The prioress and her tale by: Eliza Bryen
In “The Prioress's Tale”, it supports a feminist reading. She asks the Virgin Mary for help in telling her tale. She appeals to a higher authority that is a female figure. The prioress says "O’ mother-maid, maid-mother, chaste and free! /...help me tell my story/ in reverence of thee and thy glory /" (Chaucer 170). This represents that the prioress is asking the Virgin Mary for help to tell her tale. For whatever reason, the Prioress feels that she needs help in telling her tale and who is better to ask than the Virgin Mary. In addition, she can be viewed as a feminist because she asks such a strongly respected women figure that she looks up to showing her feminism. Also the prioress says "wherefore in honor of thee, as best I can, / of thee and of what whitest lily-flowered / that bare thee, all without the touch of man, / I tell my tale and will put forth my power, / though all unable to increase her dower / of honor, who is honor itself, and root / of bounty, next to thee, her body's fruit." (Chaucer 170). The quote explains another reason why she looks up to the Virgin Mary, she does nothing wrong. This is also contributing to the opinion that the prioress is a feminist.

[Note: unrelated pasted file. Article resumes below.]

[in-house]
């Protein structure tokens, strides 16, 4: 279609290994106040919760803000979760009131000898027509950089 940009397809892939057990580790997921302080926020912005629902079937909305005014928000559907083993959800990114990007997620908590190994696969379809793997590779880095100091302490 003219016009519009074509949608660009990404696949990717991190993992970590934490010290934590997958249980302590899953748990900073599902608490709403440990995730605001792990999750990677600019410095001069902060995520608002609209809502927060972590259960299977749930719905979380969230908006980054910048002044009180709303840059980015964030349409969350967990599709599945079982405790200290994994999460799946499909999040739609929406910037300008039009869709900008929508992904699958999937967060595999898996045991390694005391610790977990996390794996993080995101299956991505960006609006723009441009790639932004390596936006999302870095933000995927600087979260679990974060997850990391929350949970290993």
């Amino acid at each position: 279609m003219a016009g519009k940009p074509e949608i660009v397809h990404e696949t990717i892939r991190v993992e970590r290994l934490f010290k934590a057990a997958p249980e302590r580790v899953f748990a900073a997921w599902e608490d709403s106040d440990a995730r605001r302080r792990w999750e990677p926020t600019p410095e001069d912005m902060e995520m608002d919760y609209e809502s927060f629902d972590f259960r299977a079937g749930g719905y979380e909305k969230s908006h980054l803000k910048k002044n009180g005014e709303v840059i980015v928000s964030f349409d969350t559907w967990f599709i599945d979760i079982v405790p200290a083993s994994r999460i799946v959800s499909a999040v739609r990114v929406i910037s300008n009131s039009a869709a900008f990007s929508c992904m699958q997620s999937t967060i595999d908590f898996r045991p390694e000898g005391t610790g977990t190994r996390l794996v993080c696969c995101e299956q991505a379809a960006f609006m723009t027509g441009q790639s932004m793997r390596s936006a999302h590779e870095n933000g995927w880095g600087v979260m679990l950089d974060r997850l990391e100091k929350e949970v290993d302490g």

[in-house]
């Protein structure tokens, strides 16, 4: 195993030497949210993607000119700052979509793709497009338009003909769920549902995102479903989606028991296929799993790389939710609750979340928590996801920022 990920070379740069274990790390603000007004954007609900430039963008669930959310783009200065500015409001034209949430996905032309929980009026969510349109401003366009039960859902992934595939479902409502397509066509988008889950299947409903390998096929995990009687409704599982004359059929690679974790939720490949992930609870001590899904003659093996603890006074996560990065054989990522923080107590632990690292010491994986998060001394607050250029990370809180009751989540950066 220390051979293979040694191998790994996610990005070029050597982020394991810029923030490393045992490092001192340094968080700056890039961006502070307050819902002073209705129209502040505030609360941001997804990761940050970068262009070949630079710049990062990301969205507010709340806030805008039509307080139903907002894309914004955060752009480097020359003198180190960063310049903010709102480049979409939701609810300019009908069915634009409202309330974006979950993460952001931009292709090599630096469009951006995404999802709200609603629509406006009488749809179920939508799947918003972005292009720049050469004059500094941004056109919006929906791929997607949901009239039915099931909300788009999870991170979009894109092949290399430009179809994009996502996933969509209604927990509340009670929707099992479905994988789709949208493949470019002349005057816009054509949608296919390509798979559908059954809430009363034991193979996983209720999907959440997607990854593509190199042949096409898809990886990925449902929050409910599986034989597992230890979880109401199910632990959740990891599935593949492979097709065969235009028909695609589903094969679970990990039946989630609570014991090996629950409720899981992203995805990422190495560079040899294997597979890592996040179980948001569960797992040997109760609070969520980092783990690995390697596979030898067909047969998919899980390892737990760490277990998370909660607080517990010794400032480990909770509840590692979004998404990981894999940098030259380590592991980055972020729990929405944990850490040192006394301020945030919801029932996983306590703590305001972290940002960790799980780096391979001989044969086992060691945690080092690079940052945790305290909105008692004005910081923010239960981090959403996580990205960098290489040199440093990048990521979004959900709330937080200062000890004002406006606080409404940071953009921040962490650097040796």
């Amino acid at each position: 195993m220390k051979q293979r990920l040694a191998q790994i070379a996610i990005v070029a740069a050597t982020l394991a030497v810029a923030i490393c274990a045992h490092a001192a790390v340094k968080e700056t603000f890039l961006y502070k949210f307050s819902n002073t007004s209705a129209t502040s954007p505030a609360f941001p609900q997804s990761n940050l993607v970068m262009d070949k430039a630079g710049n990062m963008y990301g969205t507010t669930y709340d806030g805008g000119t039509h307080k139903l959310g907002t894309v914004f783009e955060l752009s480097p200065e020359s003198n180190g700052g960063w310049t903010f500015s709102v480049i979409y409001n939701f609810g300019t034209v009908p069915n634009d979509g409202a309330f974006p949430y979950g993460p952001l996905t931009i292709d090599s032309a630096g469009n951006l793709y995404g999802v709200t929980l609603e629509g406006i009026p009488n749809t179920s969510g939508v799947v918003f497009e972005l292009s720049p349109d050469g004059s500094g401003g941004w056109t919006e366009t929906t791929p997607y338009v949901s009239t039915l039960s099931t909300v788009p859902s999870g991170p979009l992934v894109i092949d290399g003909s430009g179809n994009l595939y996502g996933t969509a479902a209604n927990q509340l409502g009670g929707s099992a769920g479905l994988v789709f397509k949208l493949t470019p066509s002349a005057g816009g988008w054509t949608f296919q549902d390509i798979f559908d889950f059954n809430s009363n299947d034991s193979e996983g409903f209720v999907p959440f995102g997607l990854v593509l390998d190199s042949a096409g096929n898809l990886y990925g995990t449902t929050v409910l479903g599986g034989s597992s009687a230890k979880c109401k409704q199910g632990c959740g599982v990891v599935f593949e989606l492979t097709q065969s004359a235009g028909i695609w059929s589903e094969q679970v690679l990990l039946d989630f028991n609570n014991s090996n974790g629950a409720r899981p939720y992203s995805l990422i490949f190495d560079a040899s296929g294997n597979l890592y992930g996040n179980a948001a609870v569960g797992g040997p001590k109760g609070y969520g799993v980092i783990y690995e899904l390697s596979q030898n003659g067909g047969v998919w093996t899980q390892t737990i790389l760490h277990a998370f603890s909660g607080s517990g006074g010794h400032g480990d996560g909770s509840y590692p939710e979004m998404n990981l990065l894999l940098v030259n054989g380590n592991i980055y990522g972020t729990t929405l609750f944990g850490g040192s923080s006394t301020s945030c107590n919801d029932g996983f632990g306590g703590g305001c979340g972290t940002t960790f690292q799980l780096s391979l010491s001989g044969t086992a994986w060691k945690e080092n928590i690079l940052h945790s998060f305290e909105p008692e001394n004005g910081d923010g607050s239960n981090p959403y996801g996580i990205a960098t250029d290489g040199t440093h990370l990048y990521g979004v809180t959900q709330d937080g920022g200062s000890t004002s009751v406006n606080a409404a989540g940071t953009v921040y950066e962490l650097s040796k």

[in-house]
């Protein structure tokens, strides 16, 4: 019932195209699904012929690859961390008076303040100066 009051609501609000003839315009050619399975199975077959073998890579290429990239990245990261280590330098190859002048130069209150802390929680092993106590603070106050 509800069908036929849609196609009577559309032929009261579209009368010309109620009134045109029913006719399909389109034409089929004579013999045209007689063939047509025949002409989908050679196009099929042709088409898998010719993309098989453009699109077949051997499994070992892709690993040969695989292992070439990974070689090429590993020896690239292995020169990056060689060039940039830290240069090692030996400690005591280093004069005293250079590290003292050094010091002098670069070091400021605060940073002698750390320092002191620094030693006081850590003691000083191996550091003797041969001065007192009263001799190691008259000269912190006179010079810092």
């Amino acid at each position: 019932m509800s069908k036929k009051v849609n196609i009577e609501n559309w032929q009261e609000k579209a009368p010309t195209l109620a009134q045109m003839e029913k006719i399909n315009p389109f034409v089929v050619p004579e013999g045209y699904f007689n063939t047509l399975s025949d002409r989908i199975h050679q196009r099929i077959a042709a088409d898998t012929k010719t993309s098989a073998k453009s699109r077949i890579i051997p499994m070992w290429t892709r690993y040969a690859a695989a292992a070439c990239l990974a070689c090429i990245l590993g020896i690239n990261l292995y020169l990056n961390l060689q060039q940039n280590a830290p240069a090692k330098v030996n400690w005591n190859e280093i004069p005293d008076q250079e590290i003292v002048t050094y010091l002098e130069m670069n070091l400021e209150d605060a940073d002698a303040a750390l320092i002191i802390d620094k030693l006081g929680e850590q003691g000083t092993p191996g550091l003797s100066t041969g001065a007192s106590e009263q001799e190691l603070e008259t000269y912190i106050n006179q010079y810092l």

Another literary critic also has the same opinion that the prioress is a feminist. “The Prioress is indeed extremely ‘feminine’.” (Martin 37). The Prioress is very feminine like as it says in her prologue. She is overall a neat and clean person and she especially eats very neatly and elegantly, which is feminine. The other pilgrims recognize that part of her personality which is why they accepted her tale as true and that she is not lying. On the other hand, the wife of bath is not neat and not looked as like a feminist (in most cases at least) and the pilgrims do not really believe her when she says her prologue and tale.